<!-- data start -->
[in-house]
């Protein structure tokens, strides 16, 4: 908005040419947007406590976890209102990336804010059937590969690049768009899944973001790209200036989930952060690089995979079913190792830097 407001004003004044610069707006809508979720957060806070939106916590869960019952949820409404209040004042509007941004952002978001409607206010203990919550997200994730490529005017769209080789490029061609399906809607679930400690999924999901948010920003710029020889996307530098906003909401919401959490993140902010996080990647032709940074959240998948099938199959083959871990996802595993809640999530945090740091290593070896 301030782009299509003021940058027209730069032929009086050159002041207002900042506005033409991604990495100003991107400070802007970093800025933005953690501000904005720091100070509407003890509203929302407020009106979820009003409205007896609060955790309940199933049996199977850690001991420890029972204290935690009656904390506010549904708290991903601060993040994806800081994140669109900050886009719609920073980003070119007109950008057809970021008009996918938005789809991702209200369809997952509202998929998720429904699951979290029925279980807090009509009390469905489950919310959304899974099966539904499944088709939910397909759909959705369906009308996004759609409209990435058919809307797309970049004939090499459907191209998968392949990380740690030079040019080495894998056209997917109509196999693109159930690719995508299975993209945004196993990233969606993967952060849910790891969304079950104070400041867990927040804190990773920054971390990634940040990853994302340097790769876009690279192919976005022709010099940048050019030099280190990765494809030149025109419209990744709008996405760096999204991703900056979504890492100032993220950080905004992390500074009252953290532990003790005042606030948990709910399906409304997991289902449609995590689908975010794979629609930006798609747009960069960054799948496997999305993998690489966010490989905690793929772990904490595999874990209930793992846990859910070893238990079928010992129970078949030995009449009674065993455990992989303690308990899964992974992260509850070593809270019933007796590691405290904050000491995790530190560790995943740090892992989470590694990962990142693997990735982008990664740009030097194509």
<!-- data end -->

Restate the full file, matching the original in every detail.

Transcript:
[in-house]
């Protein structure tokens, strides 16, 4: 908005040419947007406590976890209102990336804010059937590969690049768009899944973001790209200036989930952060690089995979079913190792830097 407001004003004044610069707006809508979720957060806070939106916590869960019952949820409404209040004042509007941004952002978001409607206010203990919550997200994730490529005017769209080789490029061609399906809607679930400690999924999901948010920003710029020889996307530098906003909401919401959490993140902010996080990647032709940074959240998948099938199959083959871990996802595993809640999530945090740091290593070896 301030782009299509003021940058027209730069032929009086050159002041207002900042506005033409991604990495100003991107400070802007970093800025933005953690501000904005720091100070509407003890509203929302407020009106979820009003409205007896609060955790309940199933049996199977850690001991420890029972204290935690009656904390506010549904708290991903601060993040994806800081994140669109900050886009719609920073980003070119007109950008057809970021008009996918938005789809991702209200369809997952509202998929998720429904699951979290029925279980807090009509009390469905489950919310959304899974099966539904499944088709939910397909759909959705369906009308996004759609409209990435058919809307797309970049004939090499459907191209998968392949990380740690030079040019080495894998056209997917109509196999693109159930690719995508299975993209945004196993990233969606993967952060849910790891969304079950104070400041867990927040804190990773920054971390990634940040990853994302340097790769876009690279192919976005022709010099940048050019030099280190990765494809030149025109419209990744709008996405760096999204991703900056979504890492100032993220950080905004992390500074009252953290532990003790005042606030948990709910399906409304997991289902449609995590689908975010794979629609930006798609747009960069960054799948496997999305993998690489966010490989905690793929772990904490595999874990209930793992846990859910070893238990079928010992129970078949030995009449009674065993455990992989303690308990899964992974992260509850070593809270019933007796590691405290904050000491995790530190560790995943740090892992989470590694990962990142693997990735982008990664740009030097194509």